The most reliable vehicles for literary enjoyment—the “classics,” meaning those books that are still being read after being reread and misread by one generation after another—have been given this treatment for a long time. If a book appears on your high school English class syllabus, you do, literally, have to read it, or at least pretend to read it. It can be difficult to enjoy a book under those circumstances, and the lingering association with the classroom might provide a further barrier to enjoyment even years after graduation.
Writer Joel Cuthbertson is alert to this problem. He has good news: Books that have lasted tend to be books that are funny. He puts it even more strongly:
I have developed a modest theory about all this having to do with classic books: All classics are classics only insofar as they’re funny. It might sound more reasonable to say, “only to the extent that they can be funny,” or “only if they’re sometimes funny,” or even, “All classics are not funny, except for Jane Austen.” I hold no truck with such tact. Consider Toni Morrison’s Beloved, a work dedicated to depicting the horrors of America’s chattel slavery. One-liners abound: “Sethe struggled to stand and discovered that not only could she do a split, but that it hurt.” Another grand volume in the canon of world literature, War and Peace, is outright farcical: “Can they be coming at me? And why? To kill me? Me whom everyone is so fond of?” Even Faulkner gets his licks in, devoting an entire page in As I Lay Dying to one line: “My mother is a fish.”
What follows is a grand tour of literary delight. One of my favorite things about this essay is the sense Cuthbertson has for how play and imagination enable us to make sense of the world. Read to the end to learn about the oldest surviving one-liner, a wry inscription on a clay tablet fired almost two millennia before Christ was born. It’s a fart joke. Read the rest.
3. The Glories of the American Rodeo
Longing for the summer is something I normally do in February or March, when the holidays are a fading memory and all I know of the present is being damp, cold, and flecked with street salt. But even now, at the height of a glorious fall around the Great Lakes, I am experiencing a bit of nostalgia for the late summer, thanks to a charming essay about the rodeo by Clare Coffey.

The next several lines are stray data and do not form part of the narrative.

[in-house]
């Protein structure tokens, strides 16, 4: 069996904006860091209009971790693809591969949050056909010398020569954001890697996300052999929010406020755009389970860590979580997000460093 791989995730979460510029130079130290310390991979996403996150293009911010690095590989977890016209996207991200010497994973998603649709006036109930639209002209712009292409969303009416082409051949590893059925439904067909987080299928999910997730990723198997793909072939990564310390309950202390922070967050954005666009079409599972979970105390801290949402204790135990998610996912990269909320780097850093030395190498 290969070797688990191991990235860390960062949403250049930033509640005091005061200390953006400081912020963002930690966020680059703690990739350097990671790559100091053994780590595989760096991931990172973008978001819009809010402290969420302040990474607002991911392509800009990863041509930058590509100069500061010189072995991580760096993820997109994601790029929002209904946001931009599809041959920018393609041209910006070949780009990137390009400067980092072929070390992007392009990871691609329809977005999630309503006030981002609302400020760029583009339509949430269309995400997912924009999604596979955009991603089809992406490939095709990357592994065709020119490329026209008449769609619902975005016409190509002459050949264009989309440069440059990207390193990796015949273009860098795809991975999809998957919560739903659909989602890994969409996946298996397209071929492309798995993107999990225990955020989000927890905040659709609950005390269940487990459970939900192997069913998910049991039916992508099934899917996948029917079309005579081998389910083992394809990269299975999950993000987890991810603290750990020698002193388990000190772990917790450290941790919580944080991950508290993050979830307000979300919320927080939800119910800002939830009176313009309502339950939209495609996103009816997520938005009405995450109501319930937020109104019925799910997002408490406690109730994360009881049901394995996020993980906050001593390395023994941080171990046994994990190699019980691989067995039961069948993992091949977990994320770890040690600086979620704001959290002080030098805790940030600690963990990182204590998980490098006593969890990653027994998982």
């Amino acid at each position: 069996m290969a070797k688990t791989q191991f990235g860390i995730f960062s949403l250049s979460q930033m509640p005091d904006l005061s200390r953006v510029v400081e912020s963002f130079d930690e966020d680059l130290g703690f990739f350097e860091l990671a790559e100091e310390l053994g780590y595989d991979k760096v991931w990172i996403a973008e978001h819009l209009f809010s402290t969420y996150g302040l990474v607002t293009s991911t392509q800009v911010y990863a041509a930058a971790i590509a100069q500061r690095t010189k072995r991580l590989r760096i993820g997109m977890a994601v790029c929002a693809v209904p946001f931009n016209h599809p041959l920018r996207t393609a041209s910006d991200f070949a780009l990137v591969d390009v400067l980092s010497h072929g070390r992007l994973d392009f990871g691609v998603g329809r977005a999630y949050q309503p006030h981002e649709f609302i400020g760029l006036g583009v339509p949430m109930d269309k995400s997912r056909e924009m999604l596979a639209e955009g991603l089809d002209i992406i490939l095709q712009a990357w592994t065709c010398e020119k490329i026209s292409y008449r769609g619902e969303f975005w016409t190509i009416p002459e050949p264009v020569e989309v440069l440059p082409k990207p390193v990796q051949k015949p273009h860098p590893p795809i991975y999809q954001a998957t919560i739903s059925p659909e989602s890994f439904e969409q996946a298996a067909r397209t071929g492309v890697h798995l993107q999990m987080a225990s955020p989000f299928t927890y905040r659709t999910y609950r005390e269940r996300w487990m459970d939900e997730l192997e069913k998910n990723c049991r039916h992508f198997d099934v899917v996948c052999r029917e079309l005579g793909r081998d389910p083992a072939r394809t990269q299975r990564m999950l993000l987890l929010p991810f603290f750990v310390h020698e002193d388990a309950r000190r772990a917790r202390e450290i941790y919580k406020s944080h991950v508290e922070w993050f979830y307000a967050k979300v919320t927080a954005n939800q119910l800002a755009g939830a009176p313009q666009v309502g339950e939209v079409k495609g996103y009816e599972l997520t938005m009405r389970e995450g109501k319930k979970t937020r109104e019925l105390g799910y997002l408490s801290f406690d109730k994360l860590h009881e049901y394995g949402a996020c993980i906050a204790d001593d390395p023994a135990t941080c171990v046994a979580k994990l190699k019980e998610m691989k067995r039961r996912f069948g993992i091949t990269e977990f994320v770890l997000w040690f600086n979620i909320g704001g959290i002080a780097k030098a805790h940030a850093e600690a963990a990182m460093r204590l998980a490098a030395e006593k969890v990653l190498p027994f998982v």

As you walk up through the fields to where the floodlights gleam, you pass an old man who came on horseback, a big silver buckle on his belt and a feather in his hat and a (surely deservedly) self-satisfied grin on his face. You pass wranglers and coordinators of various kinds leading and lugging horses and cattle from where they should not be to where they should be. As you approach the chutes, the smell of animal sweat and straw and good clean cattle dung intensifies and dominates the normal carnival smells. Something clangs; something is moving in the dimness. I always pause for a minute. It seems impossible that a bull should be in that narrow space, that all his rippling, archaic mass should be so casually separated from the unconcerned human world of asphalt paving and plastic port-a-potties by a flimsy metal gate. A bull in a field is one thing. A bull under the bleachers is another.
I hope you have a wonderful weekend and holiday ahead, and hey, if you haven’t upgraded to a paid Bulwark subscription, why not do it now? Your support makes it possible for us to publish both our resolutely pro-democracy journalism and our wonderful coverage of culture, ideas, and the arts, which are some of the things that make liberal democracy worth fighting for in the first place.